Thursday, 8 January 2015

CD Reviews (The Straits Times, January 2015)

YORK BOWEN Chamber Music
Gould Piano Trio et al
Chandos 10805 / *****

There has been a recent revival of music by English composer York Bowen (1884-1961), who had been neglected for decades because of his unabashed romantic sensibilities, at odds with the avant-garde trends for much of the latter half in the 20th century. As he was a fine pianist and wrote much for the piano, the nickname of “English Rachmaninov” stuck, even though none of the music here remotely resembles that of the Russian’s. The Clarinet Sonata in F minor (1943) carries on where late Brahms had left off. It possesses that rich, mellow timbres which ingratiate the ear, and takes on darker vibes in the single-movement Phantasy Quintet (1933), where the bass clarinet holds court.

There are three piano trios included here, dating between 1900 and 1946. Showing no tendency to modernise and fit in with the times, he used lush harmonies and broad melodies, all of which were an anachronism for the age. The unfinished Piano Trio in D minor (1900) receives its first ever recording in a performing edition by the Gould Piano Trio, while the Piano Trio in E minor (1946) is the lengthiest at 24 minutes and three movements. One who appreciates the perfumed pages of Richard Strauss, Ernö Dohnanyi or Erich Korngold will enjoy these works. Clarinettist Robert Plane and the Gould Piano Trio, augmented by violinist Mia Cooper and violist David Adams, give definitive performances that are unlikely to be bettered for a long while.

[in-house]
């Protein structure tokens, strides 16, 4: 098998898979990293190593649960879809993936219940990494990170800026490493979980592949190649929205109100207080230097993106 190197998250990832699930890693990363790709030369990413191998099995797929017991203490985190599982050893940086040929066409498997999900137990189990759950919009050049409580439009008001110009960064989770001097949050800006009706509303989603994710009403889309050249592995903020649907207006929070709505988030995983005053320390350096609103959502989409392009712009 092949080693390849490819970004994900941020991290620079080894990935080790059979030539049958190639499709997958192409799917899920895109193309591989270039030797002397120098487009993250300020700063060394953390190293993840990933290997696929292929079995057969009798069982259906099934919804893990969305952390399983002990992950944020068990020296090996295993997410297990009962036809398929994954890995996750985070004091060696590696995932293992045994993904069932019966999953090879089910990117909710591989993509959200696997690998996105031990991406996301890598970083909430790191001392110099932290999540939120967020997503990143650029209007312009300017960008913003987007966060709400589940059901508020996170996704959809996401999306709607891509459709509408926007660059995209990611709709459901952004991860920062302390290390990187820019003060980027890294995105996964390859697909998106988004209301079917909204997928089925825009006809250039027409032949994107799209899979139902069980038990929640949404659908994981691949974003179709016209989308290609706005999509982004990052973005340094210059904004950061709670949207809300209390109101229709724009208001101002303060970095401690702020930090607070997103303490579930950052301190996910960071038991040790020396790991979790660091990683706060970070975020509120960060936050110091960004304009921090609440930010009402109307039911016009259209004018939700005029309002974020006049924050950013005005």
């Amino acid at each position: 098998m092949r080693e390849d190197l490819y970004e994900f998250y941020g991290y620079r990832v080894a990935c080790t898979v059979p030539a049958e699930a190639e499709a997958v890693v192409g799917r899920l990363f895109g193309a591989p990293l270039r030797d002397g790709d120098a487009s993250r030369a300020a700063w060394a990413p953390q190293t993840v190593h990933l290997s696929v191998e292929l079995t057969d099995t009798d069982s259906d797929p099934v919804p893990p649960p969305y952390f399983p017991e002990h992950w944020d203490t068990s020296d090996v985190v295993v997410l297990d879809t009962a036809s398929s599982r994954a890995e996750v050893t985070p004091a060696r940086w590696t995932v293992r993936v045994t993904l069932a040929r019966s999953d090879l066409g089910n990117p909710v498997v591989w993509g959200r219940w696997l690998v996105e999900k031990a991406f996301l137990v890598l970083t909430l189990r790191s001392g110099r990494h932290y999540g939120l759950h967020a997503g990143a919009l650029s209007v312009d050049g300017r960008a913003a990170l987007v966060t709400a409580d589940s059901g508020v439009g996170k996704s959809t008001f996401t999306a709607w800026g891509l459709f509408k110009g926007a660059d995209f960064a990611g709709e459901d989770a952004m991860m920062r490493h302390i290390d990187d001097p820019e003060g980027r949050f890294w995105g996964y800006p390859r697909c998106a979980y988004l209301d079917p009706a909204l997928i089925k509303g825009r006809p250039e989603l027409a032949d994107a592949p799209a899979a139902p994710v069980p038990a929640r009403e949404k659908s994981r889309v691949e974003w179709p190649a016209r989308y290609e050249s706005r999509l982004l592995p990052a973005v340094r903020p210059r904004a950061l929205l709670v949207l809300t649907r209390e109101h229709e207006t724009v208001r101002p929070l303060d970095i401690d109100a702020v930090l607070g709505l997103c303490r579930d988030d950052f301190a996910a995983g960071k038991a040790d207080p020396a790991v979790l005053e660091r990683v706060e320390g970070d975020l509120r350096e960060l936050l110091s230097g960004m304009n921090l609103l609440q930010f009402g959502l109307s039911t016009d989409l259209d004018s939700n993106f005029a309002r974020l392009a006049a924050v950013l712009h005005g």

MOZART-HUMMEL Symphonies Nos.38-40
UWE GRODD, Flute et al
Naxos 8.570783 / ****1/2

Johann Nepomuk Hummel (1778-1837) was an 8-year-old child when he joined the Mozart household in Vienna as a student, lodger and sort of adopted son. There he learnt from the master Wolfgang Amadeus himself up close before leaving to pursue his own career as a virtuoso pianist and composer. In 1823-24, he was asked to produce chamber versions of Mozart’s symphonies for performance and enjoyment of amateur musicians (albeit highly skilled ones) in the comfort of home. Hummel was faithful to the letter, although these editions scored for flute, violin, cello and piano have been adapted to make them sound fuller and more symphonic.

The Prague Symphony, No.38 in D major (K.504) was dedicated to no less than Johann Wolfgang von Goethe himself who was on the privy council of the Weimar ducal court where Hummel was Kapellmeister. It was the grand Symphony No.39 in E flat major (K.504) that benefitted most from the augmentations by Hummel. The popular Symphony No.40 in G minor (K.550) is in a version that includes 10 extra bars in the slow movement, which makes for an interesting alternative version. The German quartet of flautist Ewe Grodd, violinist Friedemann Eichorn, cellist Martin Rummel and pianist Roland Krüger are no dilettantes, giving committed and highly enjoyable performances that are true to the spirit of Mozart’s originals.   

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